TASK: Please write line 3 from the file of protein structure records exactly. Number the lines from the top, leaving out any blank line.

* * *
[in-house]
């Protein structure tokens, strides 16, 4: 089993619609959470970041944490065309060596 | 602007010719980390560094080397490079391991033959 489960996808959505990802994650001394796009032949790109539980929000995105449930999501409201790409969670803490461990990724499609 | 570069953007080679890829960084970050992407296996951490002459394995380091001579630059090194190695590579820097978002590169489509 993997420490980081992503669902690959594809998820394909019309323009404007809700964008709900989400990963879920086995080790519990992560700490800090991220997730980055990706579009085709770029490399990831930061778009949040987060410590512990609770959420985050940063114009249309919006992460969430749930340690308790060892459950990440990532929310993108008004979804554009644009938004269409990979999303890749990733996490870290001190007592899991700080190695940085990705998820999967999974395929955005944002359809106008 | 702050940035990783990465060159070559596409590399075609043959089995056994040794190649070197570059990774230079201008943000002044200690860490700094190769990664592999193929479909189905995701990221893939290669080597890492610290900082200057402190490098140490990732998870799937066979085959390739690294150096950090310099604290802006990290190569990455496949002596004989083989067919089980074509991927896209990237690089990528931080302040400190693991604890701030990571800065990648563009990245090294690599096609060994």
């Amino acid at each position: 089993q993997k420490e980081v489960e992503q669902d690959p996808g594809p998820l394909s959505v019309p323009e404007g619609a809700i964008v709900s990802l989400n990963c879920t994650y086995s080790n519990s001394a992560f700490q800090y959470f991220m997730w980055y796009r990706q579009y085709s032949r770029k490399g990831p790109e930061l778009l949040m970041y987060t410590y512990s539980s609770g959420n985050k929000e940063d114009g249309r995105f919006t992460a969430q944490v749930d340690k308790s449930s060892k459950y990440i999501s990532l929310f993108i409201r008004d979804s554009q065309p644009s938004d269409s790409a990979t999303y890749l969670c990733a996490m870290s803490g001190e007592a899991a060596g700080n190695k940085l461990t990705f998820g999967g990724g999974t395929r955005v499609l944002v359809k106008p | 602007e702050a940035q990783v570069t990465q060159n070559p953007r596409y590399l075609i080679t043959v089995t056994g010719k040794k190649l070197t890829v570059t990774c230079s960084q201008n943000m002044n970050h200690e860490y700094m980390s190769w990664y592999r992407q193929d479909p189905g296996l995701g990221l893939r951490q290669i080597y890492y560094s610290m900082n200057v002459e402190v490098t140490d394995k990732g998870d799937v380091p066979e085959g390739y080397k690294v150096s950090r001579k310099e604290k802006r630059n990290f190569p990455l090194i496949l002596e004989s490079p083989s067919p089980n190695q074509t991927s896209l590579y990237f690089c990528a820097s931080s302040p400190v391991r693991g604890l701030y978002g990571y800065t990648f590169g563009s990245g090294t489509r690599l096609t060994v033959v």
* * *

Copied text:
């Amino acid at each position: 089993q993997k420490e980081v489960e992503q669902d690959p996808g594809p998820l394909s959505v019309p323009e404007g619609a809700i964008v709900s990802l989400n990963c879920t994650y086995s080790n519990s001394a992560f700490q800090y959470f991220m997730w980055y796009r990706q579009y085709s032949r770029k490399g990831p790109e930061l778009l949040m970041y987060t410590y512990s539980s609770g959420n985050k929000e940063d114009g249309r995105f919006t992460a969430q944490v749930d340690k308790s449930s060892k459950y990440i999501s990532l929310f993108i409201r008004d979804s554009q065309p644009s938004d269409s790409a990979t999303y890749l969670c990733a996490m870290s803490g001190e007592a899991a060596g700080n190695k940085l461990t990705f998820g999967g990724g999974t395929r955005v499609l944002v359809k106008p | 602007e702050a940035q990783v570069t990465q060159n070559p953007r596409y590399l075609i080679t043959v089995t056994g010719k040794k190649l070197t890829v570059t990774c230079s960084q201008n943000m002044n970050h200690e860490y700094m980390s190769w990664y592999r992407q193929d479909p189905g296996l995701g990221l893939r951490q290669i080597y890492y560094s610290m900082n200057v002459e402190v490098t140490d394995k990732g998870d799937v380091p066979e085959g390739y080397k690294v150096s950090r001579k310099e604290k802006r630059n990290f190569p990455l090194i496949l002596e004989s490079p083989s067919p089980n190695q074509t991927s896209l590579y990237f690089c990528a820097s931080s302040p400190v391991r693991g604890l701030y978002g990571y800065t990648f590169g563009s990245g090294t489509r690599l096609t060994v033959v």